Alexis Stevens’ sophomore album is almost endlessly poignant. Stevens’ self-titled album has turned my daily commute into a bittersweet epic whose only disappointment is when work comes into view and the dream of a road trip ends as I punch the clock. There’s a reason I smell the Atlantic Ocean during my landlocked trek to work: Alexis Stevens is brimming over with wanderlust.
Stevens is famished for travel, for new experiences. She can “remember the smell of the open road,” as she sings on “(I Can’t) Follow You,” and that restlessness is all over the album. However, the easy shuffle of the drums and the wistful lap-steel lines give this folk album a comfortable lullabye feel.
Even darker tunes, like album standout “Canary,” get a lift from the impeccable arrangements. “Canary” is a stark song about being trapped, but the almost rock-like configuration lends the track some grit, and gives Stevens’ vocal performance some strength. The driving rhythm—relative to the laid-back folk stylings on the rest of the album—make the determination of the metaphorical canary seem much less fanciful. The composition really does become a spoonful of sugar. Likewise, a track like “Better” could be a downer, but a nimble bass line and sumptuous harmonies with playful coos capping the chorus make it more of a winking kiss-off.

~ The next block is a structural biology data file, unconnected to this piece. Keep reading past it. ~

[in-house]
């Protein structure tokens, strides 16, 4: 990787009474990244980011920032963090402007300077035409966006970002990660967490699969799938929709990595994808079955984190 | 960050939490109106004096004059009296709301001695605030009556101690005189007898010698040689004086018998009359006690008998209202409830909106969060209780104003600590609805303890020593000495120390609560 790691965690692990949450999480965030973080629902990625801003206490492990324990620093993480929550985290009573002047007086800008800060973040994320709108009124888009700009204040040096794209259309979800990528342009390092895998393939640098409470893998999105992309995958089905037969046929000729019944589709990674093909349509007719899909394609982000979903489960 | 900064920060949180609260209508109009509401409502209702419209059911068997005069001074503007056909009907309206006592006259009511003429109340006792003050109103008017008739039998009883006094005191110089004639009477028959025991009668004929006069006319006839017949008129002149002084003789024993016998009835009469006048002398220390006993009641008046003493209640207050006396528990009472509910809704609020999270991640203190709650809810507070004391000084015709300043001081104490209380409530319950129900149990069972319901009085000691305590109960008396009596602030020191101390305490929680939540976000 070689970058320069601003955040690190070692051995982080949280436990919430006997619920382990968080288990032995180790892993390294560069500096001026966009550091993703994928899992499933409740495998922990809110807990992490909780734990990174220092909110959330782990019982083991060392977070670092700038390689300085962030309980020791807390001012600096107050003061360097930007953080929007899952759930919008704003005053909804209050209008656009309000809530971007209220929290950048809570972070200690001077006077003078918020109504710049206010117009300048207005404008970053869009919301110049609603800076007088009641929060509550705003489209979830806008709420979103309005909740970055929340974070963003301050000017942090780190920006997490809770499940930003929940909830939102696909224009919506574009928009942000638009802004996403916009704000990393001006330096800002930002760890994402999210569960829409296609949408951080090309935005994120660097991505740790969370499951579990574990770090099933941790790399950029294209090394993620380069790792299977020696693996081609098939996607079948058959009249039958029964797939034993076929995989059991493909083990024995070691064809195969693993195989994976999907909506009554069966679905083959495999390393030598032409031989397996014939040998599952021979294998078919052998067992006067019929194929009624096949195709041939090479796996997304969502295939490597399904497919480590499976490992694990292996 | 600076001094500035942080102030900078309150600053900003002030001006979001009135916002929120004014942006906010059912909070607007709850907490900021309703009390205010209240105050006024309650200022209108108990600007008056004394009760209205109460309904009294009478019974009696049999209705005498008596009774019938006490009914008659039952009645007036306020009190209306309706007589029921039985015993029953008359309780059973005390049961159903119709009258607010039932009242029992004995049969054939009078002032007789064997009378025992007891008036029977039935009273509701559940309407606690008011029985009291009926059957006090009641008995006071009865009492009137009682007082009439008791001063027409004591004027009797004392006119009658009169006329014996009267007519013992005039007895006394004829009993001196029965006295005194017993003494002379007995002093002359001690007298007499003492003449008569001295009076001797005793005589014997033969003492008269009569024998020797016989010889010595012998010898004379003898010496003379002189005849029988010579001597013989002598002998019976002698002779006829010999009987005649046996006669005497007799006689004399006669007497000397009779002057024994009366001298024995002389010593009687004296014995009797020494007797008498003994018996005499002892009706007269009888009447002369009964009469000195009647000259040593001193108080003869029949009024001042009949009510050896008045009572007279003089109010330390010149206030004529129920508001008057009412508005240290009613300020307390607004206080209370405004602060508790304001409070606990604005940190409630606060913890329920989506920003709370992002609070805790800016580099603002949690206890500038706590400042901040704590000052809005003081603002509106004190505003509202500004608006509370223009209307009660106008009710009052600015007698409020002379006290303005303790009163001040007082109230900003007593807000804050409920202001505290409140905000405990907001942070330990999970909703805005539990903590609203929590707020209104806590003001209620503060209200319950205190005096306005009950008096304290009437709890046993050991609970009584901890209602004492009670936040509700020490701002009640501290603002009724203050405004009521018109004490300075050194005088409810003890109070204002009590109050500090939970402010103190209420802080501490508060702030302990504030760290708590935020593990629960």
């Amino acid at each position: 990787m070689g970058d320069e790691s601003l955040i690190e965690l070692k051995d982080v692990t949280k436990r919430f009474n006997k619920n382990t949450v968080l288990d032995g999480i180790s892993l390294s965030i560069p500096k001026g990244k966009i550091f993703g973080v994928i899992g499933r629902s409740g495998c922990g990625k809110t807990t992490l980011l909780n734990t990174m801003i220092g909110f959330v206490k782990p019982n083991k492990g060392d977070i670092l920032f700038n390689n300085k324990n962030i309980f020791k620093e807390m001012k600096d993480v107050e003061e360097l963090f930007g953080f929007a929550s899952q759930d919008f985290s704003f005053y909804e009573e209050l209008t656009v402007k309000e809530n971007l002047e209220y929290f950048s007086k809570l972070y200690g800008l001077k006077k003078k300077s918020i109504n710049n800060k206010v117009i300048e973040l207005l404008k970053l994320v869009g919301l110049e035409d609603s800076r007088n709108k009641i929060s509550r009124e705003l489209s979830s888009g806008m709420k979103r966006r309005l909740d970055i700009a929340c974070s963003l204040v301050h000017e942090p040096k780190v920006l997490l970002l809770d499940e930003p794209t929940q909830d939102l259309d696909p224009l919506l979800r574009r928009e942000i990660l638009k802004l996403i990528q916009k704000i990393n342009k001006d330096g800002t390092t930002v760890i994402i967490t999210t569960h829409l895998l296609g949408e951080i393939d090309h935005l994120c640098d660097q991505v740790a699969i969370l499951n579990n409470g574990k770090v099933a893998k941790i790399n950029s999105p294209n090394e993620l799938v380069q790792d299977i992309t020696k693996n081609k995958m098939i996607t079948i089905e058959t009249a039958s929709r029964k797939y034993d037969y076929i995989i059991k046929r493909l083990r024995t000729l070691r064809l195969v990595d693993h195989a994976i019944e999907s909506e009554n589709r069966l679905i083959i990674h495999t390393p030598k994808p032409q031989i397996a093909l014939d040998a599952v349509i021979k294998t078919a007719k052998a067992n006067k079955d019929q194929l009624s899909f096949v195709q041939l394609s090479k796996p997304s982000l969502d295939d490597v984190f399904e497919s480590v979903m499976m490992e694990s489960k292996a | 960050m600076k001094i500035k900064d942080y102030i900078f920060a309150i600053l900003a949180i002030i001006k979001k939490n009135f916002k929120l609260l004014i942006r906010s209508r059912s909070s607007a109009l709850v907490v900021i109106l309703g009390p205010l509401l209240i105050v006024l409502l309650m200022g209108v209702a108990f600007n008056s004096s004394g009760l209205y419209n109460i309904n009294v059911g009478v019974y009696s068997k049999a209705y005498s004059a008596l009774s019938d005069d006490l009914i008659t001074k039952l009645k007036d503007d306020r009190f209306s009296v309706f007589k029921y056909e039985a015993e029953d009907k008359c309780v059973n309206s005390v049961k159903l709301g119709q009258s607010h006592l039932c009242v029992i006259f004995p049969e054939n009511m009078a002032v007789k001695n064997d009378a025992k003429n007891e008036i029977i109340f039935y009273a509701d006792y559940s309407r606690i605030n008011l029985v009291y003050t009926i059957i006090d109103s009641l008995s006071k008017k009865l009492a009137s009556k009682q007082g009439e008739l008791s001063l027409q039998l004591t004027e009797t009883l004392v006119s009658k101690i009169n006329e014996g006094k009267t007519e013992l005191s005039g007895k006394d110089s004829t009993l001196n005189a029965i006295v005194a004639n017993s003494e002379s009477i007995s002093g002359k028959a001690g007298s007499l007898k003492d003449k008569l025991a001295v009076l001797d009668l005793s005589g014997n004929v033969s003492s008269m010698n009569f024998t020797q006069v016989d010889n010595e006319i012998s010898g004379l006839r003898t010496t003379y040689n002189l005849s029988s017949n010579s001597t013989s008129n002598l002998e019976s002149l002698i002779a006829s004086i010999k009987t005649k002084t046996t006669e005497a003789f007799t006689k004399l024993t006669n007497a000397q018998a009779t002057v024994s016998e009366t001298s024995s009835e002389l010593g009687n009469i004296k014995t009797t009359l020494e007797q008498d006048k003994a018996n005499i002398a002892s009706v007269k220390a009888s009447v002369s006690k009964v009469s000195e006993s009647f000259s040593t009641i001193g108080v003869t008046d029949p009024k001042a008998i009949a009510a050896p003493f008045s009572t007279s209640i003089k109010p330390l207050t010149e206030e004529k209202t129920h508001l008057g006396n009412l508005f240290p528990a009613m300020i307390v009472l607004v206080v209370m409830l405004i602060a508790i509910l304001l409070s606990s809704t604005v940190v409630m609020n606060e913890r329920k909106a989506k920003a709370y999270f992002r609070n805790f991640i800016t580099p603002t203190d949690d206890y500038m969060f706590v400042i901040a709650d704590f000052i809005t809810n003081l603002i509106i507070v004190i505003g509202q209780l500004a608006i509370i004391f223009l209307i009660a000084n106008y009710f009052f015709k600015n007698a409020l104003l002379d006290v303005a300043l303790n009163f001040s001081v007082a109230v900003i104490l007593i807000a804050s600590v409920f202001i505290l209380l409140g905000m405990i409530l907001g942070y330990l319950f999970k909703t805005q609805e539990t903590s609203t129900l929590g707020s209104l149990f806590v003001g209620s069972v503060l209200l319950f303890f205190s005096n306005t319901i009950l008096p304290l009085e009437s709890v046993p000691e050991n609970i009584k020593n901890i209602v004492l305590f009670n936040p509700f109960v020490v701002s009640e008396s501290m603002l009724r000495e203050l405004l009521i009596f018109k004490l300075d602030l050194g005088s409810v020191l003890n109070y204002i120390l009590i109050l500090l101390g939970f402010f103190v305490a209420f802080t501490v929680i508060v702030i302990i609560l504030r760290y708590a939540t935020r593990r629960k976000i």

The Flannery O’Connor quoting “A Good Man” benefits from a piano line that matches each sobering low and lofty high in Stevens’ performance. With the crystal clear production and fantastic pacing, “Good Man” feels like it could break hearts all over the bar by the time it gets to the repeated chorus at the end, with Stevens harmonizing with herself. Somewhere there’s an indie road-trip film looking for a closing song, I can almost see the credits rolling as this song plays.
John Schlotfelt is wondering how to combat writer’s block when a broken foot keeps you from running or doing jumping jacks.